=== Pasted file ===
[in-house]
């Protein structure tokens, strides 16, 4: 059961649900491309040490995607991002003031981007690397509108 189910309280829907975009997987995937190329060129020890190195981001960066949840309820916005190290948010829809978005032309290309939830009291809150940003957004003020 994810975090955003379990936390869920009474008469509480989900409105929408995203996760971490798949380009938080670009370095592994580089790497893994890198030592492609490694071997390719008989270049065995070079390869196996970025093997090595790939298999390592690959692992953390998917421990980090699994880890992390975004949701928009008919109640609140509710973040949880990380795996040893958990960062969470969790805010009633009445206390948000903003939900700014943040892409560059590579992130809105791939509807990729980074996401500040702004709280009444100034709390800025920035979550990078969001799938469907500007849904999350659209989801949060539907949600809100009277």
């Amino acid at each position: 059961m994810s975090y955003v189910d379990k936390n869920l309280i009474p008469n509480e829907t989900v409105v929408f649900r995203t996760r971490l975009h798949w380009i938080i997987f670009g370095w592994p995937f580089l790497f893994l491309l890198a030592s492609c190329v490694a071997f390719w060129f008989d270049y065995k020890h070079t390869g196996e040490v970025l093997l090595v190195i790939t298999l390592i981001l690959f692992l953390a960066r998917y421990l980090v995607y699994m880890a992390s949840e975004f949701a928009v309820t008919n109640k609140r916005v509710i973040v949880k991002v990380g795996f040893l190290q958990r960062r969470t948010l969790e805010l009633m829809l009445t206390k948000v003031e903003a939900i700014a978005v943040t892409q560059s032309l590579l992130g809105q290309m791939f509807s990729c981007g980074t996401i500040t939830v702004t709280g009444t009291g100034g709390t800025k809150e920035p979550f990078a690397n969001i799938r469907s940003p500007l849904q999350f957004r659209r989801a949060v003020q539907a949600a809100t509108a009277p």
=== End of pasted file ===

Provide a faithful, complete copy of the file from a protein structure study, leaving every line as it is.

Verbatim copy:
[in-house]
């Protein structure tokens, strides 16, 4: 059961649900491309040490995607991002003031981007690397509108 189910309280829907975009997987995937190329060129020890190195981001960066949840309820916005190290948010829809978005032309290309939830009291809150940003957004003020 994810975090955003379990936390869920009474008469509480989900409105929408995203996760971490798949380009938080670009370095592994580089790497893994890198030592492609490694071997390719008989270049065995070079390869196996970025093997090595790939298999390592690959692992953390998917421990980090699994880890992390975004949701928009008919109640609140509710973040949880990380795996040893958990960062969470969790805010009633009445206390948000903003939900700014943040892409560059590579992130809105791939509807990729980074996401500040702004709280009444100034709390800025920035979550990078969001799938469907500007849904999350659209989801949060539907949600809100009277």
């Amino acid at each position: 059961m994810s975090y955003v189910d379990k936390n869920l309280i009474p008469n509480e829907t989900v409105v929408f649900r995203t996760r971490l975009h798949w380009i938080i997987f670009g370095w592994p995937f580089l790497f893994l491309l890198a030592s492609c190329v490694a071997f390719w060129f008989d270049y065995k020890h070079t390869g196996e040490v970025l093997l090595v190195i790939t298999l390592i981001l690959f692992l953390a960066r998917y421990l980090v995607y699994m880890a992390s949840e975004f949701a928009v309820t008919n109640k609140r916005v509710i973040v949880k991002v990380g795996f040893l190290q958990r960062r969470t948010l969790e805010l009633m829809l009445t206390k948000v003031e903003a939900i700014a978005v943040t892409q560059s032309l590579l992130g809105q290309m791939f509807s990729c981007g980074t996401i500040t939830v702004t709280g009444t009291g100034g709390t800025k809150e920035p979550f990078a690397n969001i799938r469907s940003p500007l849904q999350f957004r659209r989801a949060v003020q539907a949600a809100t509108a009277p």